RECUMBENT versus REGULAR RACING BICYCLE
Leo Rogier Verberne
Tour de France: faster end time when riding recumbent
Recumbent racing bicycles are excluded from cycling races since 1934. That’s why the question whether or not a competitive recumbent cyclist could win the Tour de France, has never been answered. On this website, the question is theoretically answered based on calculations in a Tour-model.
Carbon high racer (photo M5 Recumbent bicycles)
An appropriate recumbent bicycle (photo) is about 2 kg heavier than the regular racing bicycle of a professional cyclist. Moreover, the pedaling power of a rider is considerably less when cycling recumbent compared to riding her/his regular racing bike, even after a period of thorough training in riding recumbent. Which are two major disadvantages of the recumbent bicycle. Still, the cycling professional will be nearly 9% faster on the recumbent high racer when riding on level roads and 24% faster when descending (table).However, when climbing 4% and 8% slopes the professional will be 9% and 19.5% slower respectively on the recumbent high racer.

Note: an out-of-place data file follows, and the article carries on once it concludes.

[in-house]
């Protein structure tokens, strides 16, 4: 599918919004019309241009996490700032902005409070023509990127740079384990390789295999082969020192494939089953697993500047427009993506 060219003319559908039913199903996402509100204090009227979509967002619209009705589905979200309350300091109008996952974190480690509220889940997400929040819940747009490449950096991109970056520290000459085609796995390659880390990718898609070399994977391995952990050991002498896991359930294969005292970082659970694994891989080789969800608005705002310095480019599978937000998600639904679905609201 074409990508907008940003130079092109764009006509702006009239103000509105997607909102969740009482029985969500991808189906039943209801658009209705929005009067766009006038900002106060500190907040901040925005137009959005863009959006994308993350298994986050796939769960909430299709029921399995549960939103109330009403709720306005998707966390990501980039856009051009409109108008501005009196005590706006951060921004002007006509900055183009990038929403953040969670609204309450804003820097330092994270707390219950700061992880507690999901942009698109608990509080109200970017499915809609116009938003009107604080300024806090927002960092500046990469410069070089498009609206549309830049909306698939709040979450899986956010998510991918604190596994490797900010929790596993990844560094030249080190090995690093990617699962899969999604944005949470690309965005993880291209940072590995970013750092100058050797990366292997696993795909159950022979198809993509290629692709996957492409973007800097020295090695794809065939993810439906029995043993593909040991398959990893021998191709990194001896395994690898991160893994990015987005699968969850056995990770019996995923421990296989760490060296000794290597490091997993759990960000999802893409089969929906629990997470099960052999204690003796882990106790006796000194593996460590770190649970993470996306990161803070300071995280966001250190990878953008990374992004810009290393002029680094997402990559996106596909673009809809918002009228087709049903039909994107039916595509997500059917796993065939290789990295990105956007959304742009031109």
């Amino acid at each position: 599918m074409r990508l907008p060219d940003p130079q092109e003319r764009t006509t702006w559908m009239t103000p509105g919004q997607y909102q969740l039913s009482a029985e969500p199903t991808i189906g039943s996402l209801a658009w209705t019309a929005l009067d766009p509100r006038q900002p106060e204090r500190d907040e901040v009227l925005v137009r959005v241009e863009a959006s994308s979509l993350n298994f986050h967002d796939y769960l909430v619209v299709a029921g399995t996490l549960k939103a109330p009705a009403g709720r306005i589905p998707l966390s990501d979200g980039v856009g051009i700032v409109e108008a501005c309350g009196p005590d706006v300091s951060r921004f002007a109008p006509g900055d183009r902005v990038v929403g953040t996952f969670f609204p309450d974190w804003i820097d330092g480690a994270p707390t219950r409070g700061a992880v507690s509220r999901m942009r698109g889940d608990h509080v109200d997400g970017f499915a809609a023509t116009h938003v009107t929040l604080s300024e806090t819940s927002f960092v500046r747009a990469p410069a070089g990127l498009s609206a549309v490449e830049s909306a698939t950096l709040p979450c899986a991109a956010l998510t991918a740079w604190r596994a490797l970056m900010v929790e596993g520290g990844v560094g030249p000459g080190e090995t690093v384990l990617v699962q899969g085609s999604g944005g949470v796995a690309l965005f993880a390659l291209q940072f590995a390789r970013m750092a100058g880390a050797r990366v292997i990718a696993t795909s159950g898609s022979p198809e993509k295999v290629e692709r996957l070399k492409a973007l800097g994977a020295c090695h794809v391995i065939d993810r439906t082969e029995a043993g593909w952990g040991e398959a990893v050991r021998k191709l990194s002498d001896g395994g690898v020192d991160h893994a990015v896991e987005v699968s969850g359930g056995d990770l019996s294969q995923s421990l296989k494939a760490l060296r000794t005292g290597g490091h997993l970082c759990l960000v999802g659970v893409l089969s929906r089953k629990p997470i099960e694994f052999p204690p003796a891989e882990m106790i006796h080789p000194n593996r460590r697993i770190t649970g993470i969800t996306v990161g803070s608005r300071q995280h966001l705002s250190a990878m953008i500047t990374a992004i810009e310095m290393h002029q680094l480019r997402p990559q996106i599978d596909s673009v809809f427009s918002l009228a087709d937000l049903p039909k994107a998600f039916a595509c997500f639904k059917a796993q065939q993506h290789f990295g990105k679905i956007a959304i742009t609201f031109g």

So the difference in terms of end time depends on the route of the Tour: more mountain stages, and especially when finishing on a mountain top (thus more climbing than descending), are detrimental to the end time of the recumbent bicyclist. Over the whole route of the model-Tour, Chris Froome could possibly arrive in Paris almost 4% sooner on the recumbent high racer, according to these calculations.
Sint-Michielsgestel, August 2017
© Leo Rogier Verberne